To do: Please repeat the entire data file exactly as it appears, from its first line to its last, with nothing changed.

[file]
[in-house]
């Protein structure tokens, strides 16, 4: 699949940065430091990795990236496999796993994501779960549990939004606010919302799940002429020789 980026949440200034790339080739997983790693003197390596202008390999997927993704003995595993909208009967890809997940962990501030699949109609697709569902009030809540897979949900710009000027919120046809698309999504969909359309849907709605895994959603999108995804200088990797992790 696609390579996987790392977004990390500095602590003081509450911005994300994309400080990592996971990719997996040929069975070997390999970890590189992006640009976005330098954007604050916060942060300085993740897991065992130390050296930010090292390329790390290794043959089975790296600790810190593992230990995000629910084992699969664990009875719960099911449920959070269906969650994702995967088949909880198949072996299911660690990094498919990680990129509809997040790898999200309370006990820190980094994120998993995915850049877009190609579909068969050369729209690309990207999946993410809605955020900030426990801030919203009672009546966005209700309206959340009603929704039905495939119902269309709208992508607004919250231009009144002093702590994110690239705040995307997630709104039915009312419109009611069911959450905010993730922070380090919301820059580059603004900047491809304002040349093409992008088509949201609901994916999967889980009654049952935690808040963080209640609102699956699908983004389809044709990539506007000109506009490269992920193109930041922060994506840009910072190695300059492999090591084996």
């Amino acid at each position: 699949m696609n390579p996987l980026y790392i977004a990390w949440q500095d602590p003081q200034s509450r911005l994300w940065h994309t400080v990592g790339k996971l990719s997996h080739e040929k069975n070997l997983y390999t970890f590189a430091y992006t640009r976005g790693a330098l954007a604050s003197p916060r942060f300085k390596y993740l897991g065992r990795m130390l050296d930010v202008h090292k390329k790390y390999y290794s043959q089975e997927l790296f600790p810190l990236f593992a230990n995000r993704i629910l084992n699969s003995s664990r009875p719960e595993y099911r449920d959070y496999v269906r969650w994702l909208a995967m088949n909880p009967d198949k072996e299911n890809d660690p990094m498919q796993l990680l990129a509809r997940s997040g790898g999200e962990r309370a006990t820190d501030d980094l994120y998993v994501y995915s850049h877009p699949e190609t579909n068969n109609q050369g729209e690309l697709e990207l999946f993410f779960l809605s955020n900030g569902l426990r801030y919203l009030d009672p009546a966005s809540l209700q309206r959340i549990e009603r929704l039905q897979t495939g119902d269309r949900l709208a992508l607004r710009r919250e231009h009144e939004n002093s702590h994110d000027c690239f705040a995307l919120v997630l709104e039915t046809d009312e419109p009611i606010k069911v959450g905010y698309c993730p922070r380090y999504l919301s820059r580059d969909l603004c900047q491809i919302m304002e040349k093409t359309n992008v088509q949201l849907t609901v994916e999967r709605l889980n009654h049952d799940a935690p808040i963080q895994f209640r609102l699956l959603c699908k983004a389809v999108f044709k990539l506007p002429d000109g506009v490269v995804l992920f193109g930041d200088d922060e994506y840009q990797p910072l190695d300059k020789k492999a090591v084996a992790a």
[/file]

[in-house]
């Protein structure tokens, strides 16, 4: 699949940065430091990795990236496999796993994501779960549990939004606010919302799940002429020789 980026949440200034790339080739997983790693003197390596202008390999997927993704003995595993909208009967890809997940962990501030699949109609697709569902009030809540897979949900710009000027919120046809698309999504969909359309849907709605895994959603999108995804200088990797992790 696609390579996987790392977004990390500095602590003081509450911005994300994309400080990592996971990719997996040929069975070997390999970890590189992006640009976005330098954007604050916060942060300085993740897991065992130390050296930010090292390329790390290794043959089975790296600790810190593992230990995000629910084992699969664990009875719960099911449920959070269906969650994702995967088949909880198949072996299911660690990094498919990680990129509809997040790898999200309370006990820190980094994120998993995915850049877009190609579909068969050369729209690309990207999946993410809605955020900030426990801030919203009672009546966005209700309206959340009603929704039905495939119902269309709208992508607004919250231009009144002093702590994110690239705040995307997630709104039915009312419109009611069911959450905010993730922070380090919301820059580059603004900047491809304002040349093409992008088509949201609901994916999967889980009654049952935690808040963080209640609102699956699908983004389809044709990539506007000109506009490269992920193109930041922060994506840009910072190695300059492999090591084996």
């Amino acid at each position: 699949m696609n390579p996987l980026y790392i977004a990390w949440q500095d602590p003081q200034s509450r911005l994300w940065h994309t400080v990592g790339k996971l990719s997996h080739e040929k069975n070997l997983y390999t970890f590189a430091y992006t640009r976005g790693a330098l954007a604050s003197p916060r942060f300085k390596y993740l897991g065992r990795m130390l050296d930010v202008h090292k390329k790390y390999y290794s043959q089975e997927l790296f600790p810190l990236f593992a230990n995000r993704i629910l084992n699969s003995s664990r009875p719960e595993y099911r449920d959070y496999v269906r969650w994702l909208a995967m088949n909880p009967d198949k072996e299911n890809d660690p990094m498919q796993l990680l990129a509809r997940s997040g790898g999200e962990r309370a006990t820190d501030d980094l994120y998993v994501y995915s850049h877009p699949e190609t579909n068969n109609q050369g729209e690309l697709e990207l999946f993410f779960l809605s955020n900030g569902l426990r801030y919203l009030d009672p009546a966005s809540l209700q309206r959340i549990e009603r929704l039905q897979t495939g119902d269309r949900l709208a992508l607004r710009r919250e231009h009144e939004n002093s702590h994110d000027c690239f705040a995307l919120v997630l709104e039915t046809d009312e419109p009611i606010k069911v959450g905010y698309c993730p922070r380090y999504l919301s820059r580059d969909l603004c900047q491809i919302m304002e040349k093409t359309n992008v088509q949201l849907t609901v994916e999967r709605l889980n009654h049952d799940a935690p808040i963080q895994f209640r609102l699956l959603c699908k983004a389809v999108f044709k990539l506007p002429d000109g506009v490269v995804l992920f193109g930041d200088d922060e994506y840009q990797p910072l190695d300059k020789k492999a090591v084996a992790a």